always find it absurd and would ask "then what's the point of having
a separate law to suppress violence against women and children, if that
law fails to address the severe violence and fear I had to endure everyday".
claiming money more severe than beating me to death". As her husband
didn't beat her up for dowry, so there is no case under Nari-shishu
Ain. But there is the Penal Code; I would rather call it the father
of all criminal laws. Charges can be filed under the Penal Code for
simple to grievous injury. But the series of questions from battered
women would be, "will police take my case, will judge punish my
husband, what if he gets out on bail and come to kill me. What if he
serves his sentence and then come back to kill me. What if police/judge
drops the case as I was not injured enough to come under the schedule
of Penal Code". A million question, fear, ifs & buts will haunt
those who want an answer. There will be none. As we know that there
is law, but also there is no law.
end it will come down to the Nari shishu Ain, as there is no other effective
recourse people will opt for filing a dowry case. Eventually, as dowry
couldn't be proved perpetrators of violence go unpunished. What is not
understood is that domestic violence is not measured by the number of
blows or the gravity of injury but the fear and imbalance of power engendered
Laws are made for the benefit of people, to protect rights. So the primary
concern should be what is the best way to ensure that legislation will
be effective to control, reduce violence and give recourse to the victim.
Procedures should be made to fit that criterion. In domestic violence
cases protection and preventive measures should be the prime concern
rather than deterrent punishment. Even in developed countries like the
United Kingdom 20% of deaths of women are caused by their husbands or
partners as mentioned by Helena Kennedy in her article The Illusion
of Inclusion- Women in the Law. Ensuring security safety and wellbeing
of the victim should be focused and injunction, counselling, protection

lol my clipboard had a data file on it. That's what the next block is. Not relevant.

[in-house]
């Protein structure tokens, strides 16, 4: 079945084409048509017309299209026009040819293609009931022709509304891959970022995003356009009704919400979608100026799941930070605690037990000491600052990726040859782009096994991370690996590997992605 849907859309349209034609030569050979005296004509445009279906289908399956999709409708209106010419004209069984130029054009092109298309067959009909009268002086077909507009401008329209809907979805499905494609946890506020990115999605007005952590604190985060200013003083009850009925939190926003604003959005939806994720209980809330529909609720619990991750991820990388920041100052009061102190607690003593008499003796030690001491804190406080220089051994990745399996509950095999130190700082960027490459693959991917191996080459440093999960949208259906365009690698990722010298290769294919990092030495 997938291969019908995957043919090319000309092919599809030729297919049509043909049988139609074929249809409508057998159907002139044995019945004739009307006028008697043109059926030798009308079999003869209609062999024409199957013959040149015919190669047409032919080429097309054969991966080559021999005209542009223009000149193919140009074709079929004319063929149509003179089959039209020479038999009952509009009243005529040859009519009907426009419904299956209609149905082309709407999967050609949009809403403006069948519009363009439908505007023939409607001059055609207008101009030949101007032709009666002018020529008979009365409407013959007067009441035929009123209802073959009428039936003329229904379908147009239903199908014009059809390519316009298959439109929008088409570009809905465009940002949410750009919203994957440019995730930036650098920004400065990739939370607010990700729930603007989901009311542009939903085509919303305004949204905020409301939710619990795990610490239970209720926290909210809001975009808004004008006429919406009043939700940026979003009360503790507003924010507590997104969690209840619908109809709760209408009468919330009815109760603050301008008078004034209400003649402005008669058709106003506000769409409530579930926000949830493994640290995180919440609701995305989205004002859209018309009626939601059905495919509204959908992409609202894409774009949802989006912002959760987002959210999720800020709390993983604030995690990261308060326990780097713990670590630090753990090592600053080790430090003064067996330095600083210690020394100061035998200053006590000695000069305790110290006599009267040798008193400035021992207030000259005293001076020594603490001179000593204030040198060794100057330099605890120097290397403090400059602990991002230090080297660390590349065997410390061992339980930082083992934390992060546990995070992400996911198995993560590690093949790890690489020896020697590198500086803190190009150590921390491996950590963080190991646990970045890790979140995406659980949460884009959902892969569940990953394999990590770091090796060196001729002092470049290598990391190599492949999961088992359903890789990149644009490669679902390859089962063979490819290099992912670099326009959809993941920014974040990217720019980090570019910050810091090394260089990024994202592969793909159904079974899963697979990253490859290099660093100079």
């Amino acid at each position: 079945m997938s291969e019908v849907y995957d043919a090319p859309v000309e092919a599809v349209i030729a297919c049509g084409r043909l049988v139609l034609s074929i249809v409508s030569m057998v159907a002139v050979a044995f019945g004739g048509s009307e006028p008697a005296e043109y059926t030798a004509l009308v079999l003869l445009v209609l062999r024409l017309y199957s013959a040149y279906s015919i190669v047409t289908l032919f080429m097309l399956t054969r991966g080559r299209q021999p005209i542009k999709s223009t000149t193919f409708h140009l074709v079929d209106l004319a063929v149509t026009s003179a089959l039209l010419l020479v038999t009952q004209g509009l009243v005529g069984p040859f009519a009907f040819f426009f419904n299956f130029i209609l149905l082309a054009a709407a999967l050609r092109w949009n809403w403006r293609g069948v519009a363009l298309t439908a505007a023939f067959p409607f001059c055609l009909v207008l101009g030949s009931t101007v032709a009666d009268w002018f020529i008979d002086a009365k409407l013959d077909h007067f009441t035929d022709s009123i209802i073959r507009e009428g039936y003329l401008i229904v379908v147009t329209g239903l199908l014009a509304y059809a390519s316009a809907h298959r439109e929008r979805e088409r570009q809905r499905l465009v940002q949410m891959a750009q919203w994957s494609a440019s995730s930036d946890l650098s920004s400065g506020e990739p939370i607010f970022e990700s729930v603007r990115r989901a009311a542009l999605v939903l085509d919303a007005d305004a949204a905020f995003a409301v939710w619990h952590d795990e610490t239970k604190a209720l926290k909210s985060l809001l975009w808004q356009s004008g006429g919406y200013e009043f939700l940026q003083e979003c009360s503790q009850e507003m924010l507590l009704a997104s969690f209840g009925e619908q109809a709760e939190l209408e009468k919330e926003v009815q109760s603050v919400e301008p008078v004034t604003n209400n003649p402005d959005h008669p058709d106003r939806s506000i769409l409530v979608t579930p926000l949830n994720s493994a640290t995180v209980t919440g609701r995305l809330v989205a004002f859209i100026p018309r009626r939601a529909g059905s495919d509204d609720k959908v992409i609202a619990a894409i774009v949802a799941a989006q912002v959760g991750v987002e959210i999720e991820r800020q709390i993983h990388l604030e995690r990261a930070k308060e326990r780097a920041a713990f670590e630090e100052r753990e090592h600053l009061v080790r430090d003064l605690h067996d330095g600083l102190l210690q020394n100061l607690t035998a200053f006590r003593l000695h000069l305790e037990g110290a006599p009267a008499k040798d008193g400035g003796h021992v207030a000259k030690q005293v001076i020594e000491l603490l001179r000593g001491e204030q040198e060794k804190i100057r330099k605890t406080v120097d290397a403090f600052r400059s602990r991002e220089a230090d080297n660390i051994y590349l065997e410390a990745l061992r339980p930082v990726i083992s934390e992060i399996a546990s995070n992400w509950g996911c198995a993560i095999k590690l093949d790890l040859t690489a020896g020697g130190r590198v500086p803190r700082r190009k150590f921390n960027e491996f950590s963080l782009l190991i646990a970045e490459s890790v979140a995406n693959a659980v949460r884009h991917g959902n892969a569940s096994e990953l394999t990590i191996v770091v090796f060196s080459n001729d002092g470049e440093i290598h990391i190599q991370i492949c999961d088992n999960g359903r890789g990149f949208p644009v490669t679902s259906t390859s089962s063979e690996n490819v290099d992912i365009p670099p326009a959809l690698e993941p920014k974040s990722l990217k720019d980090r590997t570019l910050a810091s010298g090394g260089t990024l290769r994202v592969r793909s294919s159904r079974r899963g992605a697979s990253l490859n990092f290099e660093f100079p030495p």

and other supportive mechanisms should be introduced in domestic violence
cases. So that the accused persons have close proximity with the victim
in terms of relationship and the chances of being stalked or endure
further violence is also very high.
of domestic violence is a very sensitive area that demands special handling.
In my view the formal justice system, specifically the criminal justice
system is not yet prepared to accommodate the complexities of a domestic
violence case or have the sensitivity within the formal system to deal
such case. So, there must be social mechanisms in place. And as recommended
by Ain O Salish Kendra (ASK) a Legal Aid and Human Rights NGO, that
there should a monitoring system under the auspices of the Ministry
of Social Welfare.
law works as a stick to stop domestic violence
In one hand law definitely holds the societal perception of right and
wrong. It acts like mirrors where what should be the guiding principles
of our life is reflected. But on the other hand a law if not carefully
enacted for societal changes will end up being an ornamental instrument
that may give us a pseudo satisfaction of having a good law for women,
but ultimately will fail to reach out to the monumental problem of domestic
to do then. I can write down a number of points that needs to be done,
but the thing is the practice of seeing law in isolation and taking
it as the sole life saver in a society driven by many complexities is
one limitation that must be dealt with. Liberating women seems to be
the in thing in the recent world. Lets hope this one will not be an
eyewash in the name of women. Sometimes it's better to change the practices
and attitudes first rather than fighting for quick amendments in imperfect
laws. For when a law is passed in parliament it's very difficult to
change it afterwards, we wouldn't want to be part of the process that
made an imperfect law, do we? It's better to wait, assess our leanings
and then work for a law that will take into consideration the manifold
complexities of domestic violence.
Shabnam is a legal researcher.
Sources: Ain O Salish Kendra